Life 101: Beyond High School 2012 by Joanne Barnard
Welcome class of 2013 to Life 101 – a series of ten articles that takes the otherwise daunting task of preparing for life after high school, and breaks it down in to a monthly “to do” list. For this month find out where you stand now.
Regardless of what your plans are after high school, get a current copy of your “Report of Graduation Requirements” and your transcript. The report lists the classes you have taken grouped by required departments: Math, English, etc., along with the credits you still need in order to graduate.
Your transcript is organized by year, has the classes you have taken, and the grade received for each. Also listed are your test scores for CSAP, ACT, SAT, etc. Down the road when you apply to college or vocational, school this document is sent directly from the high school. Therefore, it’s a good idea to have a copy on hand for your own eyes. Both of these documents can be obtained through your school.
Once obtained, check these documents for accuracy. Meet with your school counselor to insure you are on track for graduation, and how you compare to admissions requirements for your next school. Keep in mind that just having the minimum may not get you accepted. The caliber of classes, and the rigor of your schedule will be what an admissions department considers, including extra curricular activities and job experience.
There is still time to beef up your transcript. Take that extra math or advanced class. Having a full load during your senior year will enhance your college application, and can keep you equipped for college. Advanced Placement (AP) classes are more demanding, like a college course, and are given more weight when calculating grade point average (GPA). Depending on your score on the corresponding exam, you can earn college credit.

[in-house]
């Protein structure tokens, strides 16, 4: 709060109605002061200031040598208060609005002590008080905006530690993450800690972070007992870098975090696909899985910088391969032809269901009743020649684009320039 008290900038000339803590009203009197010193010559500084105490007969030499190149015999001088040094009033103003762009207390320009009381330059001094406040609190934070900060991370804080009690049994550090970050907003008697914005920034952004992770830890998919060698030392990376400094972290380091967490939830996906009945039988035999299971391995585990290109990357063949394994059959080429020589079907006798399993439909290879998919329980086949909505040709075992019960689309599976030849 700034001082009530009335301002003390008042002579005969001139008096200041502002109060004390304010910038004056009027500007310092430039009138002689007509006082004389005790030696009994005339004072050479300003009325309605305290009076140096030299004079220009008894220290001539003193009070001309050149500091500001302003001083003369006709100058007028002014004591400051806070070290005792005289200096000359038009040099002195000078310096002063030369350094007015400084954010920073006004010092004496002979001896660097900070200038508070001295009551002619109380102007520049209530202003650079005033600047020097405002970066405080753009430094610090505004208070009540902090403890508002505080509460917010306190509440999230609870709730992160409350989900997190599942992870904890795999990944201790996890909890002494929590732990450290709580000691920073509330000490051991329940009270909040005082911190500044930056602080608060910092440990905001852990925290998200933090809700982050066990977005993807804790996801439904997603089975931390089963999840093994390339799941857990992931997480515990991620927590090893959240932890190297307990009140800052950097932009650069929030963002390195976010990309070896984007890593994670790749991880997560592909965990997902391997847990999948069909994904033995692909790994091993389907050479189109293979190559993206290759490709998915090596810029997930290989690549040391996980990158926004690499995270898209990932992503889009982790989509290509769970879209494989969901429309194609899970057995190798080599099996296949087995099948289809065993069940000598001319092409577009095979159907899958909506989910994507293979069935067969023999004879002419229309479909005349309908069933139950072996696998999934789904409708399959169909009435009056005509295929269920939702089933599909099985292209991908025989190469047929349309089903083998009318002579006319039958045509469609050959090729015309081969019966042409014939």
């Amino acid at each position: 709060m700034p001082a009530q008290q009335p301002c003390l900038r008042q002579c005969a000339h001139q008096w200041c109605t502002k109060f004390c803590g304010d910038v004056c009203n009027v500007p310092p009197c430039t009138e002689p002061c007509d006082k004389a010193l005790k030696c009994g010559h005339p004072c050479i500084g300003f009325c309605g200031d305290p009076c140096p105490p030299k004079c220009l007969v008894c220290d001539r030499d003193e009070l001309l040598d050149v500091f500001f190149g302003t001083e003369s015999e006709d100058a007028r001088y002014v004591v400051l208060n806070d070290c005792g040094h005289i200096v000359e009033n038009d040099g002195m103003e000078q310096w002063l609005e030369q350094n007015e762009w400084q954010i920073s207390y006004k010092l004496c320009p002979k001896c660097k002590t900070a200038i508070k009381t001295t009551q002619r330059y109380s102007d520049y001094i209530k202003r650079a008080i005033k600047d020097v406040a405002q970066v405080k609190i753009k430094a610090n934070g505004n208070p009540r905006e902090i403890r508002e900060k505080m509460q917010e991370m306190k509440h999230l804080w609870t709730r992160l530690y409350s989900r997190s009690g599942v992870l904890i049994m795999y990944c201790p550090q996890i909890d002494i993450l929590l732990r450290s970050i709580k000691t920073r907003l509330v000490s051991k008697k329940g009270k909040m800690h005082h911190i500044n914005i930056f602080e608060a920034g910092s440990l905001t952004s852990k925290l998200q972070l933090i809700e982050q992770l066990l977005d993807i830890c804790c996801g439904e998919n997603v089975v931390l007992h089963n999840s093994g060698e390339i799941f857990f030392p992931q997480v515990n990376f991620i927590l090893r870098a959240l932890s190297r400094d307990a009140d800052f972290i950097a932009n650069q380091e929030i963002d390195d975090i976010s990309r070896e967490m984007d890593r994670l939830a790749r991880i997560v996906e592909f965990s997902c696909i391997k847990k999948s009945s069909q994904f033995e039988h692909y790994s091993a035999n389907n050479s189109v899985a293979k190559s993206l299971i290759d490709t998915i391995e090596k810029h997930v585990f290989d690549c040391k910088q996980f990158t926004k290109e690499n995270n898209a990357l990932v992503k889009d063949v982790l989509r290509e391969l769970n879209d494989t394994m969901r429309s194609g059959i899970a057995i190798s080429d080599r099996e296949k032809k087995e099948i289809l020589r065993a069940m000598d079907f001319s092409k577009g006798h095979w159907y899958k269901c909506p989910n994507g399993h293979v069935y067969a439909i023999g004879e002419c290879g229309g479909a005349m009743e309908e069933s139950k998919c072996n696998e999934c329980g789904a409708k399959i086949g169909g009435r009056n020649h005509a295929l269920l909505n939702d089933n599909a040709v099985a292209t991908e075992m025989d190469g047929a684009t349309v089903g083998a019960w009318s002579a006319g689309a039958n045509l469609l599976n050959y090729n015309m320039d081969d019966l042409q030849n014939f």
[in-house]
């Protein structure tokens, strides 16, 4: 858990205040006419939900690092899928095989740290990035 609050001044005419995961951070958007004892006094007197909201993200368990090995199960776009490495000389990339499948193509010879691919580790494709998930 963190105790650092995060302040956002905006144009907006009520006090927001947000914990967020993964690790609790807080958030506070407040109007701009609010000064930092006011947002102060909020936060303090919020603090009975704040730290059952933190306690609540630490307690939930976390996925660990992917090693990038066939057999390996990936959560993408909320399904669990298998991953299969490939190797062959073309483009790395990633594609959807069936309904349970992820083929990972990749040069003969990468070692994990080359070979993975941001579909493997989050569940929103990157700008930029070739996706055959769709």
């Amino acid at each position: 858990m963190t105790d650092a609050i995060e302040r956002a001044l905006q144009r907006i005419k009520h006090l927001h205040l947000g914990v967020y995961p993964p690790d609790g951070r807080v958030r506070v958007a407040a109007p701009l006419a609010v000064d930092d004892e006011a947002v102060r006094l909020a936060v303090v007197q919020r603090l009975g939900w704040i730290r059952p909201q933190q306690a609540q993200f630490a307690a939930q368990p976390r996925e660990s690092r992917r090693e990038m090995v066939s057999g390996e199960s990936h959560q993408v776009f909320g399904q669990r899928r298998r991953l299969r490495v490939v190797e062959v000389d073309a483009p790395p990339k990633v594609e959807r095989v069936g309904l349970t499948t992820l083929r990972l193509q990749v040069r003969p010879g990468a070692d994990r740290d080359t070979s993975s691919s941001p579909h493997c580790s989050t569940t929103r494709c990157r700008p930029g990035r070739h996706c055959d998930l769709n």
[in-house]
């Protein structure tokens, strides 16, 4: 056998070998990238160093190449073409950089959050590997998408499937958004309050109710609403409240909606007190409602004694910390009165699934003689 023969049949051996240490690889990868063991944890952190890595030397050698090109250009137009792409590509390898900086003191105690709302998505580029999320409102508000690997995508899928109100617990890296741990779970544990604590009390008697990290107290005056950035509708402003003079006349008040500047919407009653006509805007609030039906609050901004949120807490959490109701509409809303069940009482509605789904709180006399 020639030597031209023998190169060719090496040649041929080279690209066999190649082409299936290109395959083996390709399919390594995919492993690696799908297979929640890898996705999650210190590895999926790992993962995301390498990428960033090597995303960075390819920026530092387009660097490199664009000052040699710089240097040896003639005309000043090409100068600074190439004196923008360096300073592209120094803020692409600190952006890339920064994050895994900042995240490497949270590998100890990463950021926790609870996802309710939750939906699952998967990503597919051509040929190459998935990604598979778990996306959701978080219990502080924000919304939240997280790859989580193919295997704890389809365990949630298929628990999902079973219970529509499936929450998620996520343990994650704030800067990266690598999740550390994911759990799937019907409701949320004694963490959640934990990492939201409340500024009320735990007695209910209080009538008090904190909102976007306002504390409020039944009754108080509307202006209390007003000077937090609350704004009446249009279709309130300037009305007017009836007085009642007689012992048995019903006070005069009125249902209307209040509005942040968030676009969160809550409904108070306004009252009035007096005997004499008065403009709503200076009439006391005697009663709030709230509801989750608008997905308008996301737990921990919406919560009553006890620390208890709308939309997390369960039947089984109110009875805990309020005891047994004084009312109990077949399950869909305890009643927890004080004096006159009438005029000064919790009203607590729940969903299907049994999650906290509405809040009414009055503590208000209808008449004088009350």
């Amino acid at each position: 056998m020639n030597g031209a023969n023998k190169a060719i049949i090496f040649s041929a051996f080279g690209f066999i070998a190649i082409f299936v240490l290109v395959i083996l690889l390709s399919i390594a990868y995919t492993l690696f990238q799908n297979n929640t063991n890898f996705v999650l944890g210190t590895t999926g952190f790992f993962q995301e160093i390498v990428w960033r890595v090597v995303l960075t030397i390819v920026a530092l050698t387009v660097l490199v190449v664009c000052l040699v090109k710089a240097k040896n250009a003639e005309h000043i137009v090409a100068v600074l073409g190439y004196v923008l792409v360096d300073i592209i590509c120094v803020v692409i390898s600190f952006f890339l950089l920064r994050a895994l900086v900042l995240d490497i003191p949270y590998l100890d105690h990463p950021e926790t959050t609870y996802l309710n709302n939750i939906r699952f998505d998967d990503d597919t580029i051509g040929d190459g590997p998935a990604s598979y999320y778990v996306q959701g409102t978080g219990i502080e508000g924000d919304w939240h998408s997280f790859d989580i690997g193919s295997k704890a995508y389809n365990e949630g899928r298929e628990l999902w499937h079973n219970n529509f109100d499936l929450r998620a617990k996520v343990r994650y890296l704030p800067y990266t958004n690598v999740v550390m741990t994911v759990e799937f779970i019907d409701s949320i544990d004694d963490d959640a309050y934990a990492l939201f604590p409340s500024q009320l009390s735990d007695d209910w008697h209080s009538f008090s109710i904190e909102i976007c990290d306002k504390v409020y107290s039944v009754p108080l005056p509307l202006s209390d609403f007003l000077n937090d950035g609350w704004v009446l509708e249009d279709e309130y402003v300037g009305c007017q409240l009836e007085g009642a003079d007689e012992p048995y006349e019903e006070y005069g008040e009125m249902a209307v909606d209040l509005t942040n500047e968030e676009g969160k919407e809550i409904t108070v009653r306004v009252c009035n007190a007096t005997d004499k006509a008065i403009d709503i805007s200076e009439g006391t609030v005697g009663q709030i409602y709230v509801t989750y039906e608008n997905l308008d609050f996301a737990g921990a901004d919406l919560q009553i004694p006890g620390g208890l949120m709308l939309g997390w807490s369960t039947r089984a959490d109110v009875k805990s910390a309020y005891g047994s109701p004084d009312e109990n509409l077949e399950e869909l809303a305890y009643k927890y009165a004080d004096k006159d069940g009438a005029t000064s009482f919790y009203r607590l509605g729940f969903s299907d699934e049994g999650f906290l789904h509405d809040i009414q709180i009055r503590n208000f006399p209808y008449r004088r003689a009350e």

Speaking of college credit, if there is a course you would like to take and you have exhausted options at Lyons, consider the Post Secondary Enrollment Option (PSEO). Through PSEO you can have college courses reimbursed by the district. Go to counseling.stvrain.k12.co.us for more information.
COLLEGE NOT YOUR CUP OF TEA?
The Career Development Center (CDC) offers courses in a variety of subjects. Visit their website at cdc.stvrain.k12.co.us. Even if you plan to go directly into the workforce, a business or accounting class could help you move up the ladder and be more efficient with the money you earn.
Seniors, you are the ones with the most at stake, and only you can direct your future. Evaluate where you are, weigh your options, and put into action those things that will complete your graduation requirements and enhance your transcript.
Upcoming series topics: building a resume; choosing and applying to post-secondary education; scholarships; financial aid and more.
Parents often wonder what they can do to help. Along with each Life 101 article there will be some tips for the parents.
• Pay for your child to take the SAT/ACT test at sat.collegeboard.org and actstudent.org respectively
• Encourage your child to pick up their ‘Report of Graduation Requirements’ and transcript
• Go over the above documents with your child, checking for accuracy and understanding
• Take your high school senior to a college fair. (collegefairsdenver.org)